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Effects of atmospheric ammonia (NH3) on the nasal mucosa and somatic growth were investigated in pigs exposed to 4 NH3 concentrations (0; 25; 50; and 100 ppm) for 6 days in a specifically designed air-pollutant exposure chamber. Nasal lavage (nal) was applied to quantify the ammonia-induced inflammatory response by measuring the number of neutrophils and the albumin (porcine serum albumin) concentration in the nal liquid. In control pigs, these variables remained unchanged throughout the exposure period. In all other groups, an important ammonia concentration-related increase was recorded. The equation of the linear regression line established between the mean values of the number of neutrophils (× 103) per milliliter of nal liquid (y) recorded at the end of the exposure period and the ammonia concentrations (ppm) was: y = 69.7 + 3.3 [NH3] (r = 0.979; P < 0.020). The increase in the neutrophil count was significant (P< 0.05) at concentrations as low as 25 ppm. For albumin concentration nanograms per milliliter, the corresponding equation was: y = 574 + 14.3 [NH3] (r = 0.953; P < 0.045). However, the first significant change (P< 0.05) in this variable was only obtained for the higher concentration (100 ppm). In exposed pigs, a concentration-related depression of somatic growth was observed. The equation of the regression line plotted relating the individual values of the changes in body weight gain recorded over the exposure period expressed as percentage of the initial body weight (y) and the ammonia concentration was: y = 3.507 ? 0.203 [NH3] + 0.001 [NH3]2 (r = 0.55; P< 0.010). The decrease in the somatic growth was significant (P< 0.05) at concentrations as low as 25 ppm. We conclude that biochemical and cytologic analysis of nal fluid is a good tool for quantifying the effects of atmospheric pollutants in pigs, a 6-day exposure to ammonia induces nasal irritation and depression of somatic growth at concentrations as low as 25 ppm.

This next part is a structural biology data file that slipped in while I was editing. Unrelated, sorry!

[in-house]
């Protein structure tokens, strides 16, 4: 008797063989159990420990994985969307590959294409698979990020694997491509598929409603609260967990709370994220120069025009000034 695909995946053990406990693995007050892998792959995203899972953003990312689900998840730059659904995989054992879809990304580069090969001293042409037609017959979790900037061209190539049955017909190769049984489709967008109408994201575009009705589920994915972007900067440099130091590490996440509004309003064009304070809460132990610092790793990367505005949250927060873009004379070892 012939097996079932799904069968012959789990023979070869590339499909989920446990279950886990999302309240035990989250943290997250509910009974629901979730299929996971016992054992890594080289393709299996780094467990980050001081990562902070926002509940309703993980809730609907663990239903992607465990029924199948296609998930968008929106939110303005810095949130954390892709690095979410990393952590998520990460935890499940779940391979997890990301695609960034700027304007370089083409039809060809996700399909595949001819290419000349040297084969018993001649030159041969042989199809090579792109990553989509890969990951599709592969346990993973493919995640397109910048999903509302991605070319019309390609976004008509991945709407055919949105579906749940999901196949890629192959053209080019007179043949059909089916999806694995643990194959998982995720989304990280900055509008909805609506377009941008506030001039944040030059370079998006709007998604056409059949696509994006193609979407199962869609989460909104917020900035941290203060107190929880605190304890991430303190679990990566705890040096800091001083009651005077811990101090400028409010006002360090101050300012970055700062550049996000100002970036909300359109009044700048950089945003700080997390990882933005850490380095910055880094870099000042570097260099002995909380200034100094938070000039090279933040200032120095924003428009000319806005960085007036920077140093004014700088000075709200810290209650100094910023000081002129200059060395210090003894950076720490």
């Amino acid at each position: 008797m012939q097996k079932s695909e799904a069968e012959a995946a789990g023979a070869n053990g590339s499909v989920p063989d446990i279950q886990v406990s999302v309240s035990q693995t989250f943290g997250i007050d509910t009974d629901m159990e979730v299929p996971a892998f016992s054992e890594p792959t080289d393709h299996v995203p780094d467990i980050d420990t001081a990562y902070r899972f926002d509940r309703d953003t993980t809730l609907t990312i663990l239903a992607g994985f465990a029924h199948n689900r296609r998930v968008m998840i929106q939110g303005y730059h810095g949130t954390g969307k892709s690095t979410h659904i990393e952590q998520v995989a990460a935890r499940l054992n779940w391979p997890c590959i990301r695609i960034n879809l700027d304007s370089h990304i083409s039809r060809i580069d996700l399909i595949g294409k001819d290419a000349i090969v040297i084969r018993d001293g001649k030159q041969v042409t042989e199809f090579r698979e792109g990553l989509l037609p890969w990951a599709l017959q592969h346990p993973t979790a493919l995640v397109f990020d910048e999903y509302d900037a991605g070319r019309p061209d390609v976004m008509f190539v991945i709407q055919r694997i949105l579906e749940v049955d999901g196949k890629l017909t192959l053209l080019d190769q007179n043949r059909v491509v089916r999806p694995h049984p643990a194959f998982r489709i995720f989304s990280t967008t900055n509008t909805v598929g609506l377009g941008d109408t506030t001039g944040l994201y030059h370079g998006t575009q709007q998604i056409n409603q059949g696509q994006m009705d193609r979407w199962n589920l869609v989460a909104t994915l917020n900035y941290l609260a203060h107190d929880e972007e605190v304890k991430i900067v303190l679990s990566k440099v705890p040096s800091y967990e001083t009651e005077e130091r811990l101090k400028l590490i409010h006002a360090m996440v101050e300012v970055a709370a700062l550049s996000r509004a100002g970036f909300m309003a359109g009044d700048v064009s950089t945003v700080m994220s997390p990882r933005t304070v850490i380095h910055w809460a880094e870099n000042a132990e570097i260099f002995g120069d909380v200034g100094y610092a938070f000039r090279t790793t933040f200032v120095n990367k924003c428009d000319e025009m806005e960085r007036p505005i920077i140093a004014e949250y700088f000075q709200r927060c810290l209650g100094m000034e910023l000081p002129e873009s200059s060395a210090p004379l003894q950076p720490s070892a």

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in American Journal of Veterinary Research

not effective when administered orally because of first-pass metabolism. 15–17 Routes of administration and corresponding dose forms that have been investigated in dogs include parenteral, sublingual, nasal, rectal, and ocular. 8,11,18 For ocular

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in American Journal of Veterinary Research